Competitive insight – is it needed? Do you care enough?
Have you been surprised by your competitor moves or even lack of moves? Found new competitors you did not know of?
What is better, just a few competitors or many?
Do you really know who your competitors are? Direct, indirect, new …
Most companies see competition as the enemy – many times as weak or at least not smart. But at the same we all know that together we determine how we compete. Is it on value, service, brand name, channel power, speed to market or is it an all-out price fight?
What to do?
- Scan the horizon, who are your real competitors. Go beyond the ones that offer the same product or service. Look at alternative technologies or solutions. Include up and downstream players who are competing for the same value.
- Analyze your competitors really well. Move beyond the stereotype, learn all the facts, make systematic analyses of costs, products, trade flows, market share dynamics. Use old & new techniques from social media analysis.
- But also understand your competitor’s behavior, their emotions, the personal agendas. Use role plays to get into their mind. Do this at least every two years.
- Review your inside-out SWOT in the light of your competitor’s perspective.
- Make scenarios how the competitive arena will develop, try to predict the counter moves to your great strategy.
- You do not need to accept the existing/historic way of competing, it is possible to change the rules of the game.
What do my own experiences suggest
In many management teams the informal images and perceptions about competitors are at best incomplete and often wrong or misleading. Recent events and individual experiences/war stories color the mind.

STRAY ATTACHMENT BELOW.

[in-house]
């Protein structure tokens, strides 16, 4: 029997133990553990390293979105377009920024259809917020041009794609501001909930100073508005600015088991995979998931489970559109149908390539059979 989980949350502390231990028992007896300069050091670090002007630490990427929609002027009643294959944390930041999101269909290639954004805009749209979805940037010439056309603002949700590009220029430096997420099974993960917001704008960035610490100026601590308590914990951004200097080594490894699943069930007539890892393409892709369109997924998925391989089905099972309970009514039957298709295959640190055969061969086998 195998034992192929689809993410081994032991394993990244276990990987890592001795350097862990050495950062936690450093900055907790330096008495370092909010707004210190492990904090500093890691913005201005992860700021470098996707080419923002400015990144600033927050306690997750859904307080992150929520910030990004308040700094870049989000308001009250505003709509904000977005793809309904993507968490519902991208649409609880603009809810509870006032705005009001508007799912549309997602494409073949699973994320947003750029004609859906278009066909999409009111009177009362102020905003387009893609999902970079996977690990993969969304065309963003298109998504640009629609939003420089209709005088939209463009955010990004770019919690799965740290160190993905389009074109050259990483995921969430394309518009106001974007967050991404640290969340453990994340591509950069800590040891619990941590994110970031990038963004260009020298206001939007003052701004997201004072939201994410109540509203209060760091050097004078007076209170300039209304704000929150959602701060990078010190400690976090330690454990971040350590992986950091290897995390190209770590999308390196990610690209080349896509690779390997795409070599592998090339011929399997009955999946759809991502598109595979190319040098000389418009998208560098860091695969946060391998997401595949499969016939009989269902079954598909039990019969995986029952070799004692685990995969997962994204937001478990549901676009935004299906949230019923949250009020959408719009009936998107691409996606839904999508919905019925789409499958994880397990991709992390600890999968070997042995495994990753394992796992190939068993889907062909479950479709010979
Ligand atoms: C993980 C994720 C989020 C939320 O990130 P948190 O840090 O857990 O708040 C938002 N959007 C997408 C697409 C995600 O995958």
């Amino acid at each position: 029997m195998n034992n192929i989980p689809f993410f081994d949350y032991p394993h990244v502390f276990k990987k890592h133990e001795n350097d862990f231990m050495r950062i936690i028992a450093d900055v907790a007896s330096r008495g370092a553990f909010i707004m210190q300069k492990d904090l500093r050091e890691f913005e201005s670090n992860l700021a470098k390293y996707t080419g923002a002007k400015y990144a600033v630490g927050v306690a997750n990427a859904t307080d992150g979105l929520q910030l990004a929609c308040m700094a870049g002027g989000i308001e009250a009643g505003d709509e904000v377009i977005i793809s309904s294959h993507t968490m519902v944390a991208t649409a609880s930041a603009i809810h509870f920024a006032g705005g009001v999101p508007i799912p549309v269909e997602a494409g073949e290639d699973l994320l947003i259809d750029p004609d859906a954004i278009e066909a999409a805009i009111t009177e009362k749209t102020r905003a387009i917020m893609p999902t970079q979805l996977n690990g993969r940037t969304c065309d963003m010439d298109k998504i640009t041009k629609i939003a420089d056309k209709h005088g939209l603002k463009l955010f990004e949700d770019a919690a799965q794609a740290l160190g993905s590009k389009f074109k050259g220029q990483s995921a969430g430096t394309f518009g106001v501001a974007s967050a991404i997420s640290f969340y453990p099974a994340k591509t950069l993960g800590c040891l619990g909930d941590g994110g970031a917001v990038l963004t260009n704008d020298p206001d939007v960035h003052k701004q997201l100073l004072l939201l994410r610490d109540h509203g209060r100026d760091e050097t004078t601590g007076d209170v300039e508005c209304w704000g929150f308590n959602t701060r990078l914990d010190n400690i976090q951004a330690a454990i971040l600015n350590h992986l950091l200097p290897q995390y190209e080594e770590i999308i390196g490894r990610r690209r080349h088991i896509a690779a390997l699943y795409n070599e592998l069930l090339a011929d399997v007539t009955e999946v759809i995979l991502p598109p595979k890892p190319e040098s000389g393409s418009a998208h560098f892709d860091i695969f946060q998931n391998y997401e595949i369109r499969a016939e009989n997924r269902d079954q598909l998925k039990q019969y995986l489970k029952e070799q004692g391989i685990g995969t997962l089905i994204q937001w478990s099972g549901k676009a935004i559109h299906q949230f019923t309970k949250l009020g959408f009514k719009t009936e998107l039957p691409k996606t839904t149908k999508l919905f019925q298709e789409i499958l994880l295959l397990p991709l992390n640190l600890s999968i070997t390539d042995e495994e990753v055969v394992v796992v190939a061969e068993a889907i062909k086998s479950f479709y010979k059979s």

In the many competitor reviews that I have initiated or facilitated the teams always are surprised how much more they actually know if they would only actually get the info together. At the same time outside new info is in most cases a crucial input to better insights.
But it all comes together in well prepared role plays, nothing can beat getting into the competitors mind and being them. They work in all parts of the world and in all types of industries. Serious gaming pushes your teams to new interpretations of known facts, but also shows lack of info. Some generalized findings:
- a competitor in trouble is less predictable, beware of unforeseen moves
- It’s good to have a few high cost competitors, flatter cost curves create extremely volatile earnings.
- Oligopolies have more unpredictable behavior them industries with many players
- Market share is important – but it has to be relevant share – the share that creates customer preference and/or cost advantage